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SWEDISH wolves will be culled after animal welfare activists lost the battle to stop the massacre in court.
By Lizzie Stromme
On Friday, a Supreme Administrative Court announced plans to shoot 24 wolves could go ahead, despite massive protests it could lead to the extinction of the magnificent beasts in the Scandinavian country.
Torbjorn Nilsson, the President of the Swedish Association predators, hit out against the ruling as he said the Swedish wolf population was already so low it could compromise its future in the wild.
He said: “I think it’s an unfortunate and surprising decision.
“It is unfortunate because the wolf population is still quite small, very inbred and too isolated. Therefore, one should not hunt in this way.”
Hunters have been given permission from January 2 to hunt across four counties; six in Värmland, six in territory shared between Värmland and Örebro, six in Dalarna and six in the Gavleborg.
Animal activists have also hit out against the ruling, in fear of dogs being used for pack hunting on the stunning predators.
Branding it as unethical because it causes unnecessary suffering before the wolf is shot, Jan Bergstam of the Swedish Society for Nature Conservation, said: “If a lonely pup gets three dogs after it I think it’s unethical.
“When other countries prohibit pack hunting, Sweden shouldn’t start.”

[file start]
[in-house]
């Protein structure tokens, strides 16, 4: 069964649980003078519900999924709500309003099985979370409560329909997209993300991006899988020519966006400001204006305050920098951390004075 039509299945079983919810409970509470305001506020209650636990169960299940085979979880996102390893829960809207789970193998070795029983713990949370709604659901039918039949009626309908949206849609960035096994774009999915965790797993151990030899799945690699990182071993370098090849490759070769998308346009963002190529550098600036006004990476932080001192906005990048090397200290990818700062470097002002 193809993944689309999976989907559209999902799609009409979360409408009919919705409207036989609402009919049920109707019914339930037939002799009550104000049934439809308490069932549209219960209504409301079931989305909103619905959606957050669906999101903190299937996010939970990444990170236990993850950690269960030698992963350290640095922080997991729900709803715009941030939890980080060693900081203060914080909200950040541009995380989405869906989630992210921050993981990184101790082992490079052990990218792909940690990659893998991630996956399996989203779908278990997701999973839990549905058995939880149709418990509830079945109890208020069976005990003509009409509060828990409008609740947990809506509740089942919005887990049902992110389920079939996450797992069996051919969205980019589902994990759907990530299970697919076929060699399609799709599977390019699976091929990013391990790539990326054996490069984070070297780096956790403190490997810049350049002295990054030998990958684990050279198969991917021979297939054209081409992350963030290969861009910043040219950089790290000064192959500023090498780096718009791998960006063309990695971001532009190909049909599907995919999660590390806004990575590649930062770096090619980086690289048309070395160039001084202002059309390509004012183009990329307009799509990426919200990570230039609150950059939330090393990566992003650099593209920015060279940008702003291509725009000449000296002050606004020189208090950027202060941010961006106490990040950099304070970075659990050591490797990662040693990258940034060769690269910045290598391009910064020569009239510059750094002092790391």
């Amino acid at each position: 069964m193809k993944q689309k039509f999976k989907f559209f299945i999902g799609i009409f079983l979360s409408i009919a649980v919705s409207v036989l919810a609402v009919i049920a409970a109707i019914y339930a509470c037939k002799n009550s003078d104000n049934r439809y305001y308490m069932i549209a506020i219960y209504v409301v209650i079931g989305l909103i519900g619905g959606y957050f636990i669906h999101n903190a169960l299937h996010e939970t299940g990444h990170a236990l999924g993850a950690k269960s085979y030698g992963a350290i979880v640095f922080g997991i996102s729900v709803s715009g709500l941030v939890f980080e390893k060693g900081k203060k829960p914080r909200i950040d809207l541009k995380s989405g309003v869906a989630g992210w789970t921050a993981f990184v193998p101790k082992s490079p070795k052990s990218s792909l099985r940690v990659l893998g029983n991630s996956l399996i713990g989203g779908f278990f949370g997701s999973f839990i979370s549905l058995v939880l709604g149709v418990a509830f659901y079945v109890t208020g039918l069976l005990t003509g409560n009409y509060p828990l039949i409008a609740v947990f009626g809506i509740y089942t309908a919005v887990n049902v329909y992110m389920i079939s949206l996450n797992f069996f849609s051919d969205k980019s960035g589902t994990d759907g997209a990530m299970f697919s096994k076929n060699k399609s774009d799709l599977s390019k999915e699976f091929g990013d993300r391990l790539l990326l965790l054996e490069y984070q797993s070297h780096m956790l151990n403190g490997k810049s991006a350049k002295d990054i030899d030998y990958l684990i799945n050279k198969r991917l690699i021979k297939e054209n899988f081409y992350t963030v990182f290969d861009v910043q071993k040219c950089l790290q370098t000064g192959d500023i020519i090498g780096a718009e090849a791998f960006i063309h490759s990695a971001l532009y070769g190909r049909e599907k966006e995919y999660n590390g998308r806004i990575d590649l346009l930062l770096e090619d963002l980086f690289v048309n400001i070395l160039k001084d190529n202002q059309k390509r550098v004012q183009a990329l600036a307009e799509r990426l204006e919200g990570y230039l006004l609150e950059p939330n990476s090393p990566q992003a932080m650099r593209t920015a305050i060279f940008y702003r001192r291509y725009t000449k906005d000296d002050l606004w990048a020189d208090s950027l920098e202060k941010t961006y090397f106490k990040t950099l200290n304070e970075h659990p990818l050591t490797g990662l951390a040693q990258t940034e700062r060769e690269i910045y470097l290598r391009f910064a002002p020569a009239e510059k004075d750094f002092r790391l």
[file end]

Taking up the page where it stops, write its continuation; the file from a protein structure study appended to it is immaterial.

Hitting back at the criticism, Maria Falkevik of the County Administrative Board of Värmland, said the biggest risk of pack hunting would be posed to the dogs, not the wolves.
“I would say the biggest risk would be to the dog, or the dogs, in this case.
“There are practical circumstances that control how one uses the dogs. And any form of pack hunting is out of the question in Sweden, it is not used on any wild animal. Besides, one must always take care that wildlife isn’t subjected to unnecessary suffering during the hunt.
“Most of this is regulated by law.”
The controversial decision in Sweden comes after outrage erupted in neighbouring Norway in September after the department for wildlife sanctioned the death of 70 per cent of the country’s wolf population.
Torbjorn Nilsson, the President of the Swedish Association predators, hit out against the ruling
Norway’s wolf population only counts 65-68 animals and so animal and environmental campaigners condemned the decision to put down 47 of the predators – branding it a slaughter.
At the time, Silje Lundberg, the interim leader of Naturvernforbundet, Norway’s largest environmental organisation, said: “It is unbelievable that the department with open eyes can decide to shoot 47 wolves of a population of just 65-68 animals.
“It is terrifying that such most extremist attitudes are dictating [Norway’s] wildlife politics.”
To the great rejoice of animal and environmental campaigners, the decision to shot 47 wolves was thrown out by the legislation department of the Justice Ministry in December.
The ruling means only 15 predators will be put down in 2017.